“…the Gorgon was made out of the terror, not the terror out of the Gorgon.”
-The Odyssey, as translated by Jane Ellen Harrison
A gorgon on a wooden door. Thomas Regnaudin circa 1660
This is the first of a series of posts about gorgons. Medusa is the most famous of gorgons, and in fact the only one by most accounts. She has snakes for hair and the sight of her face (or arguably her gaze) turns men to stone. She some accounts add two immortal sisters under the same curse, but they aren’t particularly significant in mythology and were probably added later to satisfy the Greek need to make triads out of mythological females.
As for Medusa herself, there are (at least) two versions of how she came to be. One is that she had sex with Poseidon in Athena’s temple. Athena took offense and punished Medusa by turning her hair to snakes and cursing her looks. The other version holds that Poseidon raped Medusa in Athena’s temple and, since she couldn’t punish Poseidon (him being a god and all) she cursed Medusa instead.
In classical mythology her head serves the purpose of helping Perseus defeat Cetus (a sea serpent) and saving his mother being forcefully wed to an evil king (which would be interesting if you subscribe to Medusa’s rape origin). Perseus thanks Athena by giving her Medusa’s head, which she puts on her shield. Medusa is the source of a powerful magical artifact.
In ancient and renaissance European architecture, Gorgon’s faces were carved on gates and doors, to ward off evil. Medusa is a trap.
In older Greek art, Medusa is depicted as hideous, and it is her hideousness that turns men to stone. Medusa is a monster.
In later depictions, Medusa is beautiful. It was Athena’s curse that changed her hair and caused her still-beautiful face to turn men to stone. Medusa is a curse.
Medusa’s blood is said to have transformed into giant scorpions and Pegasus, while her unborn son, the demigod Chrysaor, was born through her neck stump. Chrysaor went on to become king of Iberia and father Geryon. Medusa is a mother and grandmother.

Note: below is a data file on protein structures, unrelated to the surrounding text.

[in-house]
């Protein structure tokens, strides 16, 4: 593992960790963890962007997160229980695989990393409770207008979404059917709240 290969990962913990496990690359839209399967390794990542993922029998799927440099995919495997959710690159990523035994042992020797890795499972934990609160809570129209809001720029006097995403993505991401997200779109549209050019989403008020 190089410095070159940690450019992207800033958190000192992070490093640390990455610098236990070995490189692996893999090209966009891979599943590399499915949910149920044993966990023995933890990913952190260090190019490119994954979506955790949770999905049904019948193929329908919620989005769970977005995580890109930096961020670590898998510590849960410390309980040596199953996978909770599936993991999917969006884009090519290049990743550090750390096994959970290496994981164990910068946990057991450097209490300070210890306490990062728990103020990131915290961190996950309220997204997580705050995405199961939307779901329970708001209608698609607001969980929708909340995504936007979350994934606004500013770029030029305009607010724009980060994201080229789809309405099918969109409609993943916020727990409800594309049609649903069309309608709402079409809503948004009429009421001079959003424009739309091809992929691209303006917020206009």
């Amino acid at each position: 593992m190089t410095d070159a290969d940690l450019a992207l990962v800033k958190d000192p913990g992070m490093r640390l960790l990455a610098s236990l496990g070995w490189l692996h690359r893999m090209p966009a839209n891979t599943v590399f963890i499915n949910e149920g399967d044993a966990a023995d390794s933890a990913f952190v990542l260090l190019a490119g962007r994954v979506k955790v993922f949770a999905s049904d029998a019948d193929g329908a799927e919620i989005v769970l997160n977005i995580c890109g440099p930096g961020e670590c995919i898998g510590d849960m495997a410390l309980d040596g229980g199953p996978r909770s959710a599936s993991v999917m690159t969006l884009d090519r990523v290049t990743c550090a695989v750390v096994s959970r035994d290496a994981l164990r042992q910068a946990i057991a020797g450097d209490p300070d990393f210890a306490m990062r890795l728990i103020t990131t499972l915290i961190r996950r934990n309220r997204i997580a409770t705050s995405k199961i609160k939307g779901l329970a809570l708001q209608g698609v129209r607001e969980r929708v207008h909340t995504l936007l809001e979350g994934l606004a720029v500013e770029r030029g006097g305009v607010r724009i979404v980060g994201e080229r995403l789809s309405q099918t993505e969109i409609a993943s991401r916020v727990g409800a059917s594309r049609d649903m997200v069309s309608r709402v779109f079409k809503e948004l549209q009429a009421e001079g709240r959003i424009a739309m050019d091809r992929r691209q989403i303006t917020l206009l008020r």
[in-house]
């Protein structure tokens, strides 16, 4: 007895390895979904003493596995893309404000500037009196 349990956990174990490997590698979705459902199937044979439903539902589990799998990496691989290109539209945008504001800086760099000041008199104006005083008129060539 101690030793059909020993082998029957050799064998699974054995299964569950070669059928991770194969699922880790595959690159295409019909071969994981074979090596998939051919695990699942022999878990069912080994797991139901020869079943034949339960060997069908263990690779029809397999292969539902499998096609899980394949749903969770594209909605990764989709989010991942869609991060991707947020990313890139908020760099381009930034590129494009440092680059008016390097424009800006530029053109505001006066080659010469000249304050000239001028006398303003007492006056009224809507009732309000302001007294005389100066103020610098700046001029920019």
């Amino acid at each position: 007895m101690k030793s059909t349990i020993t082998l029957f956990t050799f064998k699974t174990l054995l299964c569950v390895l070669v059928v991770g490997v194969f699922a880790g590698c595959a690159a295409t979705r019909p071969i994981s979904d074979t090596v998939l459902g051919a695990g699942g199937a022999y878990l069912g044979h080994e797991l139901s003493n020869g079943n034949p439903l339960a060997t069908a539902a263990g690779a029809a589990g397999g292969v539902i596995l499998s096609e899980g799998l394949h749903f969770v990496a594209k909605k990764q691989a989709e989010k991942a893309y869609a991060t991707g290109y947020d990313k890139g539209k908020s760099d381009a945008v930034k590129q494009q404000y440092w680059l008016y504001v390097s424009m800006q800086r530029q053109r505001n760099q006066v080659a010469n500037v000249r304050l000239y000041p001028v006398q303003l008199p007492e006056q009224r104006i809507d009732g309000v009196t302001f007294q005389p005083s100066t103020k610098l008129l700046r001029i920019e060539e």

Here’s some ideas based on the above:
In some parts, every door has a non-magical Gorgoneian ward–a carving, painting, mosaic or other depiction of Medusa. The magical version of such a ward will turn a creature into stone if it approaches a door with intent to enter, bypass, open or otherwise enter and is looking at the door. Anyone touching the door risks a poisonous bite from the ward’s snakes (save or die, attack with same HD as level of the ward’s creator). Approaching the door wearing a blindfold avoids the petrification problem but is guaranteed a poison bite. A mirror might save the day. These wards can be created by mages or by clerics of an appropriate pantheon (say, Greek).
This is a sexually transmitted disease that suddenly turns men to stone about a week after infection.
A woman (or man) under a gorgon’s curse leads a life of loneliness and frustration. The victim of this most serious of curses does not have snakes for hair, nor a garden of petrified guests. Her curse is more subtle:
First, she emits an aura that charms anyone with whom she has contact (no save).
Second, she emits an aura that cases paralyzing fear, dread or insanity (33% chance each) in anyone spending more than an hour within a quarter mile of her (save vs. magic). Even those who make their save will feel compelled to leave the area as soon as is convenient.
Third, she has a 20 percent chance of being charmed by any intelligent creature she meets in person.
Fourth, she does not age.
A Gorgon’s Head
The severed head of a gorgon can be used as a weapon. Any creature that looks at it from a distance of 30 feet or less must save at -4 or be turned to stone immediately, along with any clothing or belongings on his or her body. From past 30 feet, the effect is lesser and leads only to paralyzation for 2d6 turns. Past 60 feet, creatures must save or flee in fear.
More to come this week.